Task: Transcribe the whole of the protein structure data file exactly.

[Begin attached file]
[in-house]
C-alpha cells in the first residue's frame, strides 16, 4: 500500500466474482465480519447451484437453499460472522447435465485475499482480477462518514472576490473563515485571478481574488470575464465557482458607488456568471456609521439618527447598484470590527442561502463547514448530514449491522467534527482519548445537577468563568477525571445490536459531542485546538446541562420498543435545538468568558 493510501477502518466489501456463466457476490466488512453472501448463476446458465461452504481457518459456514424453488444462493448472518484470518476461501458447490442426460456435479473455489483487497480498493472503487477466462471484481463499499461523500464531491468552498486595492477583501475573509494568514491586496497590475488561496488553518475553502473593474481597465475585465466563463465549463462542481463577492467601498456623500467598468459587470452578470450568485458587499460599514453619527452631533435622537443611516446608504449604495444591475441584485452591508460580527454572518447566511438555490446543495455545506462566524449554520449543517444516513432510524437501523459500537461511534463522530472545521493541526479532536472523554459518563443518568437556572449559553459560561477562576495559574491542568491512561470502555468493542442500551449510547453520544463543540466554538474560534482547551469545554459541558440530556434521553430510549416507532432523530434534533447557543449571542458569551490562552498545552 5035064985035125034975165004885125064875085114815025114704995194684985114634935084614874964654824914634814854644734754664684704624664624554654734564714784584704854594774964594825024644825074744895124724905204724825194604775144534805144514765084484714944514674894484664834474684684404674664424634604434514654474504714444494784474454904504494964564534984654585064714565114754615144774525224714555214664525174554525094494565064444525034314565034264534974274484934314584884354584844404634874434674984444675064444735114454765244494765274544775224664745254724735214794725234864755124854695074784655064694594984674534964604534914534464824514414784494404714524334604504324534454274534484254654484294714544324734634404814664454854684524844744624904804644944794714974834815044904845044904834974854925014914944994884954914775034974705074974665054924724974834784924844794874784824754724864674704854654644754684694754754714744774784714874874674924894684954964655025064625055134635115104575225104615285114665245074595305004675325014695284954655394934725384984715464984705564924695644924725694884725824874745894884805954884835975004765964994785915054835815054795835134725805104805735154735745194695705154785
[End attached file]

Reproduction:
[in-house]
C-alpha cells in the first residue's frame, strides 16, 4: 500500500466474482465480519447451484437453499460472522447435465485475499482480477462518514472576490473563515485571478481574488470575464465557482458607488456568471456609521439618527447598484470590527442561502463547514448530514449491522467534527482519548445537577468563568477525571445490536459531542485546538446541562420498543435545538468568558 493510501477502518466489501456463466457476490466488512453472501448463476446458465461452504481457518459456514424453488444462493448472518484470518476461501458447490442426460456435479473455489483487497480498493472503487477466462471484481463499499461523500464531491468552498486595492477583501475573509494568514491586496497590475488561496488553518475553502473593474481597465475585465466563463465549463462542481463577492467601498456623500467598468459587470452578470450568485458587499460599514453619527452631533435622537443611516446608504449604495444591475441584485452591508460580527454572518447566511438555490446543495455545506462566524449554520449543517444516513432510524437501523459500537461511534463522530472545521493541526479532536472523554459518563443518568437556572449559553459560561477562576495559574491542568491512561470502555468493542442500551449510547453520544463543540466554538474560534482547551469545554459541558440530556434521553430510549416507532432523530434534533447557543449571542458569551490562552498545552 5035064985035125034975165004885125064875085114815025114704995194684985114634935084614874964654824914634814854644734754664684704624664624554654734564714784584704854594774964594825024644825074744895124724905204724825194604775144534805144514765084484714944514674894484664834474684684404674664424634604434514654474504714444494784474454904504494964564534984654585064714565114754615144774525224714555214664525174554525094494565064444525034314565034264534974274484934314584884354584844404634874434674984444675064444735114454765244494765274544775224664745254724735214794725234864755124854695074784655064694594984674534964604534914534464824514414784494404714524334604504324534454274534484254654484294714544324734634404814664454854684524844744624904804644944794714974834815044904845044904834974854925014914944994884954914775034974705074974665054924724974834784924844794874784824754724864674704854654644754684694754754714744774784714874874674924894684954964655025064625055134635115104575225104615285114665245074595305004675325014695284954655394934725384984715464984705564924695644924725694884725824874745894884805954884835975004765964994785915054835815054795835134725805104805735154735745194695705154785